A Promise of a Better Tomorrow: Recent Notable Progress by India

In June 2017, SEBI formed a committee under the leadership of Uday Kotak (of the Kotak Mahindra Bank) on corporate governance and elicited recommendations to improve the standards of corporate governance of listed companies in the country. The Kotak Committee submitted its report in October 2017, post which public comments were invited. Last month SEBI announced that its board of directors had accepted several recommendations in their entirety, and some with modifications. Key recommendations regarding directorship like decreasing the number of listed companies in which a person may be a director, increasing the minimum board size, having one independent woman director, and separation of roles between the CEO/MD and the chairperson, have been accepted.

 Nextly, recommendations on enhancing the eligibility criteria and roles for independent directors, increasing the role for committees, setting meetings and procedure guidelines and increasing disclosure and transparency have also been accepted. The way in which these accepted recommendations will be implemented remains to be seen, but they set a fine precedent for the future of corporate governance in India

Every entity should  adhere to the recommendations given by ICSI and other Regulatory agencies in order to achieve quality Corporate Governance in their organization.

Recommendations For Improving Corporate Governance in India are:-

– Ensuring Directors have Information they need

– Evaluate Boards and Directors performance

– Recognising managing risk is boards duty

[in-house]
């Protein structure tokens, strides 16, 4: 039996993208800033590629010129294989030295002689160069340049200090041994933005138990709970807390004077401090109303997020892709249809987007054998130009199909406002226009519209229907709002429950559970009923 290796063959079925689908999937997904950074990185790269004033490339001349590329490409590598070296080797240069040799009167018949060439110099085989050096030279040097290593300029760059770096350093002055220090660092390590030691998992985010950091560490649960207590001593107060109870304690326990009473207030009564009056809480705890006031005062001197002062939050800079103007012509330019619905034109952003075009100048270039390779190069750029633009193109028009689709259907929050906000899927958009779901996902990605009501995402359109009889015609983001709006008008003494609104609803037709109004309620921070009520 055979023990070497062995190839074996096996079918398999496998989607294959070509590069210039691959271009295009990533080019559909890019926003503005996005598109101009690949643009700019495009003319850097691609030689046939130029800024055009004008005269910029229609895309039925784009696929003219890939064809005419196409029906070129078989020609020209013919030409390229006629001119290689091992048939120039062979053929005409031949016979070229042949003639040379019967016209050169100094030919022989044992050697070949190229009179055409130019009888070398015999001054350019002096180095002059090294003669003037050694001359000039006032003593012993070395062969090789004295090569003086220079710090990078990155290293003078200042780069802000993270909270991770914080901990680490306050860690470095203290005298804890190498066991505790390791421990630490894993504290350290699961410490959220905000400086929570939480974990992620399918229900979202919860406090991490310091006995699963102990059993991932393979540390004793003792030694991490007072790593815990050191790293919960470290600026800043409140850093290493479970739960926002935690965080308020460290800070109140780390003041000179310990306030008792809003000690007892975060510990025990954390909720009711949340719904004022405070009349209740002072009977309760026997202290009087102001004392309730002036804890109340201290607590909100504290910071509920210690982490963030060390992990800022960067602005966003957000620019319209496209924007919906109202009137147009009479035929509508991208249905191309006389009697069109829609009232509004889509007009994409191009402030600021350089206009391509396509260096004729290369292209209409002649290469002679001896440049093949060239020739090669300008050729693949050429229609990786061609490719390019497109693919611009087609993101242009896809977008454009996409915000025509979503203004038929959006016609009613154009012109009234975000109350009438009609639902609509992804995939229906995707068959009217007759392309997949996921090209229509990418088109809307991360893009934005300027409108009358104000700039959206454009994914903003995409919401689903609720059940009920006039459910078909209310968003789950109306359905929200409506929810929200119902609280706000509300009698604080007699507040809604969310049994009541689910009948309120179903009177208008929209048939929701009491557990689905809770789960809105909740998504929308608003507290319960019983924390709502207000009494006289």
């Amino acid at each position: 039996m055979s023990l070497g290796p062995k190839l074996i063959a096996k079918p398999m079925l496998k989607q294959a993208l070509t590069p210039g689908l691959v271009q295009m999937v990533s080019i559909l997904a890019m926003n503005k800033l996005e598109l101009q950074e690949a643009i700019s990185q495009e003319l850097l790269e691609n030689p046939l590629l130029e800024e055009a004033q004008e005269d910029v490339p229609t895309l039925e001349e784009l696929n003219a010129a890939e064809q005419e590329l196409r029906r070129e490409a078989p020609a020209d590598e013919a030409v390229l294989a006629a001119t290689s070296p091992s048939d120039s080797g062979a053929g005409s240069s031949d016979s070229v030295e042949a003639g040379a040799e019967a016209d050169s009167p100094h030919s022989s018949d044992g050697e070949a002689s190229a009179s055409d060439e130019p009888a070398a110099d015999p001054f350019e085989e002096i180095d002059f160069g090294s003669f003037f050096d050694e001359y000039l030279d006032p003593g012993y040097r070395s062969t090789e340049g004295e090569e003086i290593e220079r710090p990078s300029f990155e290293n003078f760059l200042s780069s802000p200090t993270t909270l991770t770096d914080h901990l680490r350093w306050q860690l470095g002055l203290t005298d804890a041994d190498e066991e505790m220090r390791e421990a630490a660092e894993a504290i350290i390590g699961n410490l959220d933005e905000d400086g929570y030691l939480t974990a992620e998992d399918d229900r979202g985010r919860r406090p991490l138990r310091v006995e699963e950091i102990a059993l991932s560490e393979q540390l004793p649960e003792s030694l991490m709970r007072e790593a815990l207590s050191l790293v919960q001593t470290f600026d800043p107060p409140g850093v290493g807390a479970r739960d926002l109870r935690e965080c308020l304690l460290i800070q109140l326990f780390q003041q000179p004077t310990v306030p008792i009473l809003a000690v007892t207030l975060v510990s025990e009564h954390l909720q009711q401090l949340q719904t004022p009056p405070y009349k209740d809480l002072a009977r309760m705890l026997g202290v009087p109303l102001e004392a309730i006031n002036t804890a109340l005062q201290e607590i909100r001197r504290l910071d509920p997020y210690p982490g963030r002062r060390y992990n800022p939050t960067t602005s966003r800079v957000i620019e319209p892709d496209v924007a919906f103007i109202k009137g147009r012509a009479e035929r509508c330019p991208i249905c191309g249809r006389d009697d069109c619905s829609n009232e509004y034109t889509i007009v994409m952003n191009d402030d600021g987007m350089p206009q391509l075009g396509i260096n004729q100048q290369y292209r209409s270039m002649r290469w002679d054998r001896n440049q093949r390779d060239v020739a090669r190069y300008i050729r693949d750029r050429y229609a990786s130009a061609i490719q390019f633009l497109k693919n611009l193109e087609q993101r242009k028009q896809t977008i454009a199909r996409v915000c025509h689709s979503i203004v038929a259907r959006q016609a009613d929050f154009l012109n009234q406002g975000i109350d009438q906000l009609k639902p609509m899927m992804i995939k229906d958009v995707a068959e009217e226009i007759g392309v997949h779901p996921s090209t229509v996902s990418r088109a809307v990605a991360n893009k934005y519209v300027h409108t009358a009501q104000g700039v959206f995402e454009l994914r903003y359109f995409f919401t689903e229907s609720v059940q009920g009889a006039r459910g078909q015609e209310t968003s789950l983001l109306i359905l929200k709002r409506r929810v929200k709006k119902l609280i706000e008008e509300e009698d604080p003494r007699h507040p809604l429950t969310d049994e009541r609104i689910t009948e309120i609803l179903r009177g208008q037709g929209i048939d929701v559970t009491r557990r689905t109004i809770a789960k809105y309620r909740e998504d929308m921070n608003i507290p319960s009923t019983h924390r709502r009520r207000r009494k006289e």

– Monitor Organisational Policy

– Recognising Good Governance is not just Compliance

– Appointment Of Competent Chairperson etc


The more the level of corporate governance, the stronger is the company in the eyes of the shareholders of the company. The independent and the active directors are the ones who infuse and contribute towards displaying the corporate as that of having a positive outlook. Corporate governance requirements in India deliberate the companies to audit their working culture and give the shareholders community a more positive outlook as their actions have many legal implications. New norms after the Companies Act 2013 came into the picture, are very balanced.Shareholders are involved in the decision making of the companies and various safeguards have been put in order  that the interests of the shareholders and the society as a whole is not sidelined. Corporate Governance imbibes the much-required transparency in Corporates. Therefore, it pushes India ahead in the race of emerging economies of the world.


1. Corporate Governance Book by Robert Tiakar 1984

2. Corporate Governance In India; An Evaluation by Subash Das 2008

3. Corporate Governance Issues and Challenges,

4.Important Issues in Corporate Governance

5.Corporate Governance Concepta and Issues

6. Boook on Business Ethics by AC Fernando

7 Book on .Ethics and Governance by Timothy L. Fort

Author Bio

Qualification: Student - CA/CS/CMA
Company: College- VIPS
Location: delhi, New Delhi, IN
Member Since: 23 Aug 2019 | Total Posts: 1

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June 2021